The Silver Diner is visible at left in this 1964 photograph looking north up Erie Boulevard toward State Street. Photograph from Larry Hart Collection. 

The family sold the diner to Ruben Michelson, who took over the business in February 1975 and renamed the business Ruby's Diner. Michelson had long run Ruby's Luncheonette at 10 Erie Boulevard, in the Ellis Building, before the building was razed. "For six weeks, I walked the streets unemployed before I happened to become connected to this place," Michelson remembered. Michelson continued the tradition of good, inexpensive fare in a homey atmosphere. "It's like going home for lunch," said customer Sal Constantino. "You can get anything you want." Schenectady Gazette reporter Barbara Mitsch visited the diner in 1986 and remarked, "stools with green seats line the front of the counter. Peach-colored curtains frame the mahogany thumb-latch windows on the opposite wall, where the original mahogany booths are. On one end, scene from the Pine Grove Farm in Duanesburg adorn the wall." An article a few years later remarked, "the home-style cooking and the friendliness that pervades the space are reminders of an earlier generation." Donald Kaplan and Alan Bellink featured the diner in their book Diners of the Northeast, and proclaimed that the diner was "home of some of the best potato salad we ever had on the road." Bernie Witkowski liked the atmosphere at Ruby's and the variety of people who came in to get a bite. "You see some people come in suits. Some are working class, maybe people on a tight budget." As the years turned, the reduction of the G.E. Schenectady workforce impacted the volume of business in the diner. Ruby's Diner scaled their hours of operation back from a 24-hour schedule, opening at 5:30 a.m. and closing mid-afternoon. Ruben Michelson's son, Bob, saw each round of layoffs mark fewer customers coming in. "Business is not like it used to be. We're hanging on, " Michelson said in 1995.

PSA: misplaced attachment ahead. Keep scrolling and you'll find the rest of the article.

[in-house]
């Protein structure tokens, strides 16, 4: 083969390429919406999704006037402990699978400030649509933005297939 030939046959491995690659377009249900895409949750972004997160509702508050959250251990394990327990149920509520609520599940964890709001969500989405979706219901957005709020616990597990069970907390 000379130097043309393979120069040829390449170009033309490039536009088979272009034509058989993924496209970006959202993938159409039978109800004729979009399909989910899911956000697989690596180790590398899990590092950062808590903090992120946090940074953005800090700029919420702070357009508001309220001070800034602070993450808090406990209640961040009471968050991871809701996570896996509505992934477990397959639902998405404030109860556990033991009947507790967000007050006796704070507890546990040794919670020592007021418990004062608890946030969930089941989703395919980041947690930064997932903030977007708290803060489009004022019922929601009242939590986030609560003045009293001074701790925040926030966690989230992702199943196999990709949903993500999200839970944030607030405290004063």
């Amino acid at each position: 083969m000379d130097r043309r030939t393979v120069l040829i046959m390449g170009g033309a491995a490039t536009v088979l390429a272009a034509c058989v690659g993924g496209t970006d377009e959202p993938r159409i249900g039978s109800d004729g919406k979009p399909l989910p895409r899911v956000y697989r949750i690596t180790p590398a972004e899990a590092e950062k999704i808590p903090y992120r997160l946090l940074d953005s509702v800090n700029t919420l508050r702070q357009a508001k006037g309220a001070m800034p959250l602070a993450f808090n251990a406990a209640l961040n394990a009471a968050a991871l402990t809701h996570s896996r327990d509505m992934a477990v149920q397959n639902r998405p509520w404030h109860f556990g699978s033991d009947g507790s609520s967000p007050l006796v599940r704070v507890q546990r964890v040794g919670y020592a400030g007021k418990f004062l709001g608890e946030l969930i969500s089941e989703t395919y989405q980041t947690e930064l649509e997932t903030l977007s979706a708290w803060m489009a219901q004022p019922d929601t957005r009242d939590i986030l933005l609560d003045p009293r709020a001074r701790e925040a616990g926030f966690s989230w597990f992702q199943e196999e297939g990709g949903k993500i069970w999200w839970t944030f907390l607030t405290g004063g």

Ruben Michelson inside Ruby's Diner in 1980. Copy from clipping file, Grems-Doolittle Library. 

The business changed hands soon after, in late 1996, when George Hutton bought Ruby's and renovated it with a $20,000 loan from the city. He renamed the business the Silver Diner and promoted it as a classic greasy spoon. "We serve all the food that's bad for you," Hutton quipped in a 1997 interview. "Caffeine, sugar, butter and salt. Those are our four food groups. All the food the surgeon general has warned us against." The Silver Diner soon folded for good a year later. Hutton cited his own inexperience and a lack of afternoon customers. "I just couldn't produce," Hutton said in 2000.

Ruby's Diner, ca. 1980s. Photograph from Larry Hart Collection.